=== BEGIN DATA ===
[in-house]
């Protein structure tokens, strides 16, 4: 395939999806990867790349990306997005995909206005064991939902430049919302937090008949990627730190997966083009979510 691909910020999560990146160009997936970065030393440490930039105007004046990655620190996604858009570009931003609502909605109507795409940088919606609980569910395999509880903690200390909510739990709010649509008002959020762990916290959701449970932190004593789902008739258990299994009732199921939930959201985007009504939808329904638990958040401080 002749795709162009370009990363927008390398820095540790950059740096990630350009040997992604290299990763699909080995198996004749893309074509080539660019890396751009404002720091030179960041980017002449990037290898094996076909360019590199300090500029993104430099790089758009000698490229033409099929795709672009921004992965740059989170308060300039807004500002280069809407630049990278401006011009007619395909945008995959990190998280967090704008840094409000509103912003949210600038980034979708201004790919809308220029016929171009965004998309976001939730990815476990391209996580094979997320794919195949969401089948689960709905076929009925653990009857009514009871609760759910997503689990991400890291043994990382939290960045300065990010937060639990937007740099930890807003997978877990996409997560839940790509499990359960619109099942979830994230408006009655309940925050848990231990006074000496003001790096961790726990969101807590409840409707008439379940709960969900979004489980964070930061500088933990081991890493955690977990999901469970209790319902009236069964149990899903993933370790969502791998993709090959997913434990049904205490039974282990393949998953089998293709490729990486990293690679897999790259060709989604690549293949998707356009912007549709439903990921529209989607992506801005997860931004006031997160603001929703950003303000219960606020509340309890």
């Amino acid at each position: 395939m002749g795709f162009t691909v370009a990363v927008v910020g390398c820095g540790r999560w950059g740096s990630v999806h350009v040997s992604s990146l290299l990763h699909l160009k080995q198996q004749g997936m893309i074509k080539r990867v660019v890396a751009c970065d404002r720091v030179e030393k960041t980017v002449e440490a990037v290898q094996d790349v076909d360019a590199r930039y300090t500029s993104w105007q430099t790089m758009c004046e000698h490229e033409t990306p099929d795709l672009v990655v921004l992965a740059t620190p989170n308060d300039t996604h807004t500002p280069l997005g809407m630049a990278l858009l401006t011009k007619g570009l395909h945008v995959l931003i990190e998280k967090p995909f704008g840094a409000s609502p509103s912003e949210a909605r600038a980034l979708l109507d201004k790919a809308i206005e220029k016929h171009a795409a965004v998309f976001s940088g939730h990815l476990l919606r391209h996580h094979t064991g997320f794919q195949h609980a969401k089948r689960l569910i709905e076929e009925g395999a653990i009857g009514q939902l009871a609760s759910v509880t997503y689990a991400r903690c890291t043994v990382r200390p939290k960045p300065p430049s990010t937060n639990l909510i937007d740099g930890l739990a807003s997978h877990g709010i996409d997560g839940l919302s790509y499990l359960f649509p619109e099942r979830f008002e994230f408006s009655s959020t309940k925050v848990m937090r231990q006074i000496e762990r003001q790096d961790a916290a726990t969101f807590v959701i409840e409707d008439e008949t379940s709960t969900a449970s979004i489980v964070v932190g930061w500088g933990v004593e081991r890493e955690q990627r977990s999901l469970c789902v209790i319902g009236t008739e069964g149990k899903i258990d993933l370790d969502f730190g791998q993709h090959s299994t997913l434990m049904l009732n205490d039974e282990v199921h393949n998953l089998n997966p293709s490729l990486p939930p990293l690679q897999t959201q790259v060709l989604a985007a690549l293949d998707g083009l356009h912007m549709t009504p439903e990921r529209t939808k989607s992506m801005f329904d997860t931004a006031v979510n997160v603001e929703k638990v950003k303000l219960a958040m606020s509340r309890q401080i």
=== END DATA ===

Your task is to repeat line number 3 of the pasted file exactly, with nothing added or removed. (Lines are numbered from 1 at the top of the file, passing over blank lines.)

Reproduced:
């Amino acid at each position: 395939m002749g795709f162009t691909v370009a990363v927008v910020g390398c820095g540790r999560w950059g740096s990630v999806h350009v040997s992604s990146l290299l990763h699909l160009k080995q198996q004749g997936m893309i074509k080539r990867v660019v890396a751009c970065d404002r720091v030179e030393k960041t980017v002449e440490a990037v290898q094996d790349v076909d360019a590199r930039y300090t500029s993104w105007q430099t790089m758009c004046e000698h490229e033409t990306p099929d795709l672009v990655v921004l992965a740059t620190p989170n308060d300039t996604h807004t500002p280069l997005g809407m630049a990278l858009l401006t011009k007619g570009l395909h945008v995959l931003i990190e998280k967090p995909f704008g840094a409000s609502p509103s912003e949210a909605r600038a980034l979708l109507d201004k790919a809308i206005e220029k016929h171009a795409a965004v998309f976001s940088g939730h990815l476990l919606r391209h996580h094979t064991g997320f794919q195949h609980a969401k089948r689960l569910i709905e076929e009925g395999a653990i009857g009514q939902l009871a609760s759910v509880t997503y689990a991400r903690c890291t043994v990382r200390p939290k960045p300065p430049s990010t937060n639990l909510i937007d740099g930890l739990a807003s997978h877990g709010i996409d997560g839940l919302s790509y499990l359960f649509p619109e099942r979830f008002e994230f408006s009655s959020t309940k925050v848990m937090r231990q006074i000496e762990r003001q790096d961790a916290a726990t969101f807590v959701i409840e409707d008439e008949t379940s709960t969900a449970s979004i489980v964070v932190g930061w500088g933990v004593e081991r890493e955690q990627r977990s999901l469970c789902v209790i319902g009236t008739e069964g149990k899903i258990d993933l370790d969502f730190g791998q993709h090959s299994t997913l434990m049904l009732n205490d039974e282990v199921h393949n998953l089998n997966p293709s490729l990486p939930p990293l690679q897999t959201q790259v060709l989604a985007a690549l293949d998707g083009l356009h912007m549709t009504p439903e990921r529209t939808k989607s992506m801005f329904d997860t931004a006031v979510n997160v603001e929703k638990v950003k303000l219960a958040m606020s509340r309890q401080i």